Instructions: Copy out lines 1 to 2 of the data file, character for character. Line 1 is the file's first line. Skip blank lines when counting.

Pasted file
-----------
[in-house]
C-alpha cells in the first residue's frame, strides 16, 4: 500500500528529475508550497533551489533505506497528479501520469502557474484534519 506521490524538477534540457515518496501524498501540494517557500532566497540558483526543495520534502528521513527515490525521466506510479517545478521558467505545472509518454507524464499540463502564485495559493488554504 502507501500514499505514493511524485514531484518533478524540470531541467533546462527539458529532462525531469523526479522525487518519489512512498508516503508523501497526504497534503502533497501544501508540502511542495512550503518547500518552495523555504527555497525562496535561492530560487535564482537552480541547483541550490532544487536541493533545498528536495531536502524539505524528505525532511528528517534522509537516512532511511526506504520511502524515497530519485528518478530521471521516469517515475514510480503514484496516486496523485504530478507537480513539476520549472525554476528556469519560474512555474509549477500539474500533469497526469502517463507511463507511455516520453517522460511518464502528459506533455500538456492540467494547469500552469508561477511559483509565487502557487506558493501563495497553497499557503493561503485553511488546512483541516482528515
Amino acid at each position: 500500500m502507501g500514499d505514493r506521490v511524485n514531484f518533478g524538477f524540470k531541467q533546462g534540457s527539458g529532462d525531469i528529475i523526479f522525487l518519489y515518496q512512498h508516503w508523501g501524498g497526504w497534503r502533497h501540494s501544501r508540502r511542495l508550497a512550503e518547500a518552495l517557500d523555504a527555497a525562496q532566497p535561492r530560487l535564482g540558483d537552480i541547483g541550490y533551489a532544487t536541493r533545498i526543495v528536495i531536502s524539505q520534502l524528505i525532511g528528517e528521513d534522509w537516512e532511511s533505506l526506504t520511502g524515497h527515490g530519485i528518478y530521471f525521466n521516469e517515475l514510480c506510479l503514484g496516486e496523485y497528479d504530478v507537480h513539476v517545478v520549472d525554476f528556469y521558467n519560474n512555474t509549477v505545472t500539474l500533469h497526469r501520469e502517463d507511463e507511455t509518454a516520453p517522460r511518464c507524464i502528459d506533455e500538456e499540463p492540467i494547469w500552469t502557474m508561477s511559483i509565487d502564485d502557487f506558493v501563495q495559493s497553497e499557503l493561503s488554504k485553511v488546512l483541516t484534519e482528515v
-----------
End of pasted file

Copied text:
[in-house]
C-alpha cells in the first residue's frame, strides 16, 4: 500500500528529475508550497533551489533505506497528479501520469502557474484534519 506521490524538477534540457515518496501524498501540494517557500532566497540558483526543495520534502528521513527515490525521466506510479517545478521558467505545472509518454507524464499540463502564485495559493488554504 502507501500514499505514493511524485514531484518533478524540470531541467533546462527539458529532462525531469523526479522525487518519489512512498508516503508523501497526504497534503502533497501544501508540502511542495512550503518547500518552495523555504527555497525562496535561492530560487535564482537552480541547483541550490532544487536541493533545498528536495531536502524539505524528505525532511528528517534522509537516512532511511526506504520511502524515497530519485528518478530521471521516469517515475514510480503514484496516486496523485504530478507537480513539476520549472525554476528556469519560474512555474509549477500539474500533469497526469502517463507511463507511455516520453517522460511518464502528459506533455500538456492540467494547469500552469508561477511559483509565487502557487506558493501563495497553497499557503493561503485553511488546512483541516482528515